Do you want your products to be all organic? Or perhaps vegan? Are you planning on getting them certified? Surely you want to think about that too. Your formulas can become quite elaborate depending upon the values and certification(s) you are aiming for. If you want to promote your brand as all organic then obviously you will select ingredients that are certified organic. I wanted my line to be vegan so I kept that in mind during all of my product development, selecting ingredients that had no animal- derived sources. As much as we love promoting “natural and organic” skincare, please note that organic does not always mean “better quality” (i.e., rich, nourishing, vibrant). I have seen organic ingredients that were refined, which means that they were devoid of their nourishing molecules. For example: imagine that you find organic, refined moringa vs. wild harvested, unrefined moringa. In this case, the unrefined version will have more anti-oxidant, anti-inflammatory and antiseptic benefit to your product. So, even if the ingredient is organic, I suggest you dig a little deeper and find out if you are being sold something refined or unrefined? There is a big difference. To me it’s not just about being able to say “my product is organic” but being able to say I deliver products that are potent, active and filled with nourishing molecules.
Do you ever take the time to read the documentation before buying your ingredients? Many suppliers sell ingredients that are not properly labeled or identified. If you intend to make products for sale, I strongly suggest that you make it a habit to thoroughly research your ingredients. If there’s a potential hazard, you want to know about it. If there’s contra-indication, you want to know about it. You also want to be aware of recommended use because some ingredients can be quite powerful. It is our responsibility to make sure we are making and selling safe cosmetics; doing your due diligence is key here. When you are selecting your suppliers, ask them if they have and can send you the MSDS and Certificate of Analysis for your ingredient(s). You really want to know as much as possible about what you are using in your products because ultimately, it will be put on other people’s skin. Those documents will also allow you to understand the purity, potency and efficacy of the ingredient(s) you are buying. If you are buying an extract, then the MSDS will have the breakdown of what’s inside, therefore you will have an idea of the potency of that ingredient. Also, MSDS and Certificate of Analysis for each ingredient will be required if you intend to sell in Europe. So make sure to make it a habit during the development phase, this will help you to avoid surprises and having to change your formula(s) along the way.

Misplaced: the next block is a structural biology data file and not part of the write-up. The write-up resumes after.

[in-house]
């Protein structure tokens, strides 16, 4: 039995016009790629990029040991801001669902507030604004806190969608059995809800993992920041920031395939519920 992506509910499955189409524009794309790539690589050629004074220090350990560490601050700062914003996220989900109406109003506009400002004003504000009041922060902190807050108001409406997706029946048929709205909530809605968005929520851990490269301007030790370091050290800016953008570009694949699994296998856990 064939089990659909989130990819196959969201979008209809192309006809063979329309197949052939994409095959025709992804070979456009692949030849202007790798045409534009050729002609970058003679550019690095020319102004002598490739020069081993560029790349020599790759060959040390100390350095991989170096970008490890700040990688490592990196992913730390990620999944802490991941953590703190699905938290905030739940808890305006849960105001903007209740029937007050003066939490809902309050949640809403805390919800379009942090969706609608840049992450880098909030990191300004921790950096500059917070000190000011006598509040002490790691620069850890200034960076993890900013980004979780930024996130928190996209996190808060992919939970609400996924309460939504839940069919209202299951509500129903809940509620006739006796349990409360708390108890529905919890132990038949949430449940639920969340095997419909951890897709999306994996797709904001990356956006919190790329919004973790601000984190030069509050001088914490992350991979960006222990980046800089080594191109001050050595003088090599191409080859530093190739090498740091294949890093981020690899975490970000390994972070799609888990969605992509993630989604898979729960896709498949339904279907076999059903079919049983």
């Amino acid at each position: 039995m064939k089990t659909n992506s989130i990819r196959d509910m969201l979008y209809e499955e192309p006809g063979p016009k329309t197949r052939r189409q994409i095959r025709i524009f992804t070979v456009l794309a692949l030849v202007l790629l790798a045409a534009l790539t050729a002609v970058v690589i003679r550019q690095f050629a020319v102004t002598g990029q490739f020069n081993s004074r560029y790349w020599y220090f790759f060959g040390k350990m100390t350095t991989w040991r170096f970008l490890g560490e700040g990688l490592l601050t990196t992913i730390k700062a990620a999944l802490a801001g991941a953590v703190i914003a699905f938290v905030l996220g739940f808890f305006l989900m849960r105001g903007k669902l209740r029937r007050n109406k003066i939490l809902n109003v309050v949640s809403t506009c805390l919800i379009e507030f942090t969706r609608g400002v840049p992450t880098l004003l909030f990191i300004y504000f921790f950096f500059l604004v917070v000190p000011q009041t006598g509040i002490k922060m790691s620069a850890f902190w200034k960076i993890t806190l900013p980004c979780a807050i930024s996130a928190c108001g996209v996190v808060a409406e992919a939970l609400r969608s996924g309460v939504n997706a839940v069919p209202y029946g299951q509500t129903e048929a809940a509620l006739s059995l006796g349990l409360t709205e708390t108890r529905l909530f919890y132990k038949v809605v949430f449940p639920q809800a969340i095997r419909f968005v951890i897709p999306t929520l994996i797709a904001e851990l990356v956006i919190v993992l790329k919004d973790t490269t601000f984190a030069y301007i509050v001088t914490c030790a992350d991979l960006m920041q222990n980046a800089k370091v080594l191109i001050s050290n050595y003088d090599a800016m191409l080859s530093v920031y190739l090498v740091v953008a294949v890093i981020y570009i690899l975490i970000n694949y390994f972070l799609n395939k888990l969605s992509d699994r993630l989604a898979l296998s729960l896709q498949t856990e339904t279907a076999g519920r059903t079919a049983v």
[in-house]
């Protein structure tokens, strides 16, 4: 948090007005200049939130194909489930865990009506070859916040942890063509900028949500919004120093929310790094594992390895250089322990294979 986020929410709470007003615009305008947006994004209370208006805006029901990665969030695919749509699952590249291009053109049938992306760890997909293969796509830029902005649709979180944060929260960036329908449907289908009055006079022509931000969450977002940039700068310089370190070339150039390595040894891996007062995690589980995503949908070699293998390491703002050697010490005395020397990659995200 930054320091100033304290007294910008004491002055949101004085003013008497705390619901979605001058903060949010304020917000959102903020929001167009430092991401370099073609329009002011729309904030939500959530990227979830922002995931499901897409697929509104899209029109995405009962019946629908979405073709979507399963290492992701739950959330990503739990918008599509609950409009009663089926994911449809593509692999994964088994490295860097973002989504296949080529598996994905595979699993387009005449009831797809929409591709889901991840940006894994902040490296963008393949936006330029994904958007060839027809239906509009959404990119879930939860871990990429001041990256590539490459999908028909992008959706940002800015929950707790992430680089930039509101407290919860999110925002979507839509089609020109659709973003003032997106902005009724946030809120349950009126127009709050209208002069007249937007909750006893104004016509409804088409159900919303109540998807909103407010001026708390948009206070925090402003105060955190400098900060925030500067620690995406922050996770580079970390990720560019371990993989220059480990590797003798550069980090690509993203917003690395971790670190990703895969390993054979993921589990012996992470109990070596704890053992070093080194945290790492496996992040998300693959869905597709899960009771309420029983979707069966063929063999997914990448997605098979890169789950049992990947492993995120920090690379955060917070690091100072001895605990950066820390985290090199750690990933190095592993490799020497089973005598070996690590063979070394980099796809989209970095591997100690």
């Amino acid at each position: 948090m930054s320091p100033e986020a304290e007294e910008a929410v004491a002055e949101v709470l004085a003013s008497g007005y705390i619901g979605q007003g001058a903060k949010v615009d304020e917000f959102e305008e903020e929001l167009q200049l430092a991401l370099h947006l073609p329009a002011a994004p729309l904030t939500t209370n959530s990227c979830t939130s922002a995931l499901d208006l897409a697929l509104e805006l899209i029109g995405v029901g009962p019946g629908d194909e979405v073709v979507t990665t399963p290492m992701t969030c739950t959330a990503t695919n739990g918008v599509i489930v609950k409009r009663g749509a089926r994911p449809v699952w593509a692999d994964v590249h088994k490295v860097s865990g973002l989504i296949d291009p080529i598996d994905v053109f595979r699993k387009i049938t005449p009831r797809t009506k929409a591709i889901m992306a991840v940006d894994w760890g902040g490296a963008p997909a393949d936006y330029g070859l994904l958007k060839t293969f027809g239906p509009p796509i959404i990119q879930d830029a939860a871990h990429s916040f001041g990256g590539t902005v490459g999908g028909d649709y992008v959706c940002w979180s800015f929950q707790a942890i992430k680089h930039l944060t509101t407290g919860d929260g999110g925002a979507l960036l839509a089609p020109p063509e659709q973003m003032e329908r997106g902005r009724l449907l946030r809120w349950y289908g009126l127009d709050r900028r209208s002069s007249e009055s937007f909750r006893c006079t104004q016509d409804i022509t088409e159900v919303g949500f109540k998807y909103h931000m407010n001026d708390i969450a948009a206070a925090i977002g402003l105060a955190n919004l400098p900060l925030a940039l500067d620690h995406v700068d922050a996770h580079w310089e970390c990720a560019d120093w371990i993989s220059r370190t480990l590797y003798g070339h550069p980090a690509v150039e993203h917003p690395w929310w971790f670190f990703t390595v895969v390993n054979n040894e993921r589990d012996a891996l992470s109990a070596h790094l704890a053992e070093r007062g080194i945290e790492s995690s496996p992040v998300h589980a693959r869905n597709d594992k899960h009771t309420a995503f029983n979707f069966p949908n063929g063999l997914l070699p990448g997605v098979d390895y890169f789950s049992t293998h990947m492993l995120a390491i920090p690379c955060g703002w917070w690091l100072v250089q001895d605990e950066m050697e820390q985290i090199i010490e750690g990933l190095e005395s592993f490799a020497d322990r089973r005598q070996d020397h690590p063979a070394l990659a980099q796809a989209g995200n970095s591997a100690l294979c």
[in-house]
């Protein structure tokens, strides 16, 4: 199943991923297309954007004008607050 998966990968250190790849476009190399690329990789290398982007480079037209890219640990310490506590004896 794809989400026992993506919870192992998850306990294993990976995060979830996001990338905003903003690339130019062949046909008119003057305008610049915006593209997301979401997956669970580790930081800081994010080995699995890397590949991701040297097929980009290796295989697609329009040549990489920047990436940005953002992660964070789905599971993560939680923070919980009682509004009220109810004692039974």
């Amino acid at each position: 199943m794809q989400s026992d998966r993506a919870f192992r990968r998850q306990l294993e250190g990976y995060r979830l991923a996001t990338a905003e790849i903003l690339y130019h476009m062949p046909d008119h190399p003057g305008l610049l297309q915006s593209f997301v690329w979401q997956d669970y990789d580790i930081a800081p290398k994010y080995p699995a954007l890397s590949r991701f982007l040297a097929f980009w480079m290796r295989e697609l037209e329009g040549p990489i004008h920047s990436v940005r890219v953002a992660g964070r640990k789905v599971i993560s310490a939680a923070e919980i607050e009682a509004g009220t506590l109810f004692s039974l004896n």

#7 Impact on the environment & other communities
There is so much to talk about here, cruelty-free, sourcing, sustainability etc.. Natural skincare formulators are driven by the desire to offer safe, pure and effective beauty products that are clean and do not harm the environment. We focus on ingredients that are respectful, earth-derived, sustainable and that are harvested with minimal damage to the environment. Think about the impact your products, ingredients and formulations will have on other’s people’s lives… For many, it is also important to get involved in fair trade and ethical business. I love to see formulators and brands buy directly from the source, build relationships and empower other communities as a result. The way you source your ingredients reflects your values. If you are interested to learn more, my colleague Yelena has written an amazing article on waste reduction and sustainability that you can read here.